Interview: Saskia Monshouwer
The young Israeli artist Ron Amir, now 30 years old, graduated this year at the Royal
Academy in The Hague. He is one of the four artists whose work is exhibited in October in the GEM at a KABK graduate’s festival in The Hague.
Amir is slightly older than the average academy student, as he decided to become an artist only after finishing the military service and subsequently going to Italy. After finishing his education there he ended up in the Netherlands.
Amir draws and makes graphic art and by doing so is one of the many young people who has chosen the classical art of painting and drawing as a basic principle. Nowadays, this almost seems like a statement and is true that Amir, who later in our conversation, will compare the classical art of panting and drawing to the other more modern art forms, such as video and conceptual art. But his choice is the result of a great passion, not the consequence of a reactionary train of thought.
“Drawing for me, as a child, was thé way to express myself and the passion for drawing has remained. Israel has a real peculiar relationship with ‘image’. As you may know, in Jewish culture it has been forbidden for many centuries to depict religious stories. To me’ image’ was very important and when I ended up in Italy after my military service, I closed myself off from Israel and succumbed to the arts; Michelangelo, Bellini, Caravaggio. I believe I was angry and disappointed for being cut off from these images for so long.”
Amir’s most important works of art are large charcoal paper drawings. Large, that is to say, one and a half to two and a half metres and larger, the whole surface filled with an abundance of events and images. The images of cars, interiors, people and situations are linked in such a way that, on first sight, individual scenes cannot be distinguished. The images form a woven pattern which fills up all edges of the surface. One could, in principal, continue to work on them if one wanted to. This is not only the case in thought. In reality Amir could extend the image. When talking about the drawing which is exhibited in the GEM, he says he is planning to make the drawing twice as large. One half of the drawing now and the other half in a later stage. If you take a longer look at Amir’s works of arts you will distinguish themes and patterns. The first things that leap out are the cars.
“Cars are often depicted in my drawings. I think the car is one of the most important symbols of our time. The car expresses mobility, personal pride, danger and joy. It links war zones, Iraq, Israel.”
When I look at his cars, I immediately think of Federico d’Orazio’s work who also uses the car, real cars and car crashes to express a humanistic political view of the world.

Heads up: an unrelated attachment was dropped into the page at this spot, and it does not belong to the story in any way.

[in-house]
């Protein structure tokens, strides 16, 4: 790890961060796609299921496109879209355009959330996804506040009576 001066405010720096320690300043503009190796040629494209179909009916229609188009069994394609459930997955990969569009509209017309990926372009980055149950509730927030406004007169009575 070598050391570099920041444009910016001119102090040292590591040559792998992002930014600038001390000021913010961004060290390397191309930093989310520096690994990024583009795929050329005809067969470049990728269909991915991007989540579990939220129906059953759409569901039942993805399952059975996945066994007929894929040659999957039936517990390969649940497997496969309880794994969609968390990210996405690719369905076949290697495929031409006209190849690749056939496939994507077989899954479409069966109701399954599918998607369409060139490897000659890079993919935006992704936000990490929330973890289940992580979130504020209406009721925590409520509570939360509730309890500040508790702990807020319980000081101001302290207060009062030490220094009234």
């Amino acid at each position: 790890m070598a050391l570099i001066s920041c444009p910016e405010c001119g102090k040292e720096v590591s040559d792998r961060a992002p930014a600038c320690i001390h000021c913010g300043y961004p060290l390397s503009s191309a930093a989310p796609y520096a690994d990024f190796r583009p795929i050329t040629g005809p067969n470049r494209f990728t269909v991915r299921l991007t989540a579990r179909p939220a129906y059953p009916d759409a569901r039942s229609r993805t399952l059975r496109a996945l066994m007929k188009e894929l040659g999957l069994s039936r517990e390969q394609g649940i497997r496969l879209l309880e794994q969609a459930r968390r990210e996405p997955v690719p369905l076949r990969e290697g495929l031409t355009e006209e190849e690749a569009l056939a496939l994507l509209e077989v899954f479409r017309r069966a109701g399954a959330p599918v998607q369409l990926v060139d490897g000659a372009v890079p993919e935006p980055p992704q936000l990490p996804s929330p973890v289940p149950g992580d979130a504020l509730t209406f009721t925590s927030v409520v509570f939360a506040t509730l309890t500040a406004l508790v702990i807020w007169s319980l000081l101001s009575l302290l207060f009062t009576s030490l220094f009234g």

“The car, Amir continues, but also animals, are always present in my work. It is the strange relationship between man and animal. Animals have lost their freedom, their existence is linked to that of man, it has been overrun, changed and twisted. Take for instance, gene manipulation in the bio industry.“
And I think about the South African writer J.M.Goetzee who raised the metaphor comparing the bio industry to the harsh relationship between men.
“And then there is always a moment when I depict myself, Amir says.” He points at a bold man sitting on a chair at the head of the table. “Look, behind his back you see a brush. Art is confusing, at least it is confusing to me, a lot of the time. Everything is possible, everything is allowed, everything happens in abundance. A lot of art is made of which I am not sure I would recognise it as such if it were displayed in the street instead of in a museum. In relation to the past, it seems as though there has been a turnaround. In earlier centuries art was considered to be special. Artists created their images, which might be admired after their death because of some extraordinary skill. Today you are just one of many artists who create images and you are never sure if these images will ever stand out as being special. And then of course, there is the book, a book.” Amir points at a book on a drawing table somewhere.
“My work is not political, I don’t value politics at all, the stupid decisions that are made, again and again, it’s about people. The impressions I make derive from the thought what I would see and think if I could look at the earth from another planet. Heaven and hell, it all comes together like in Dante’s ’La Divina Commedia’.”
What I admire in Amir’s work is that in the concrete images and situations there is always the presence of amazement, as if next to the patterns which are put into words so well, a second, third and fourth level exists where thoughts, emotions and personality linger. It is not just about directing. It is about experiencing, living, questions are asked. Ron Amir’s personal passion for drawing and expressive art is a vehicle ánd the expression itself.
In addition to his drawings Ron Amir’s has now also applied himself to making etchings and when he shows me the first prints I am suprised at the result. He uses all the classical technical tricks to make small sized etchings – as small as the original sized copper engravings by Dűrer or Goltzius. In the middle of modern video and painting violence a remarkable intimate and detailed exception. I put on my glasses.
“Maybe it is strange to work with such a small size, but it is very important to me. It signifies the way I look at and love works of art. To let your eyes stray across the surface of a drawing, a print or a painting and then to observe all the details. This is what I probably expect the spectator to do, to follow my eyes.”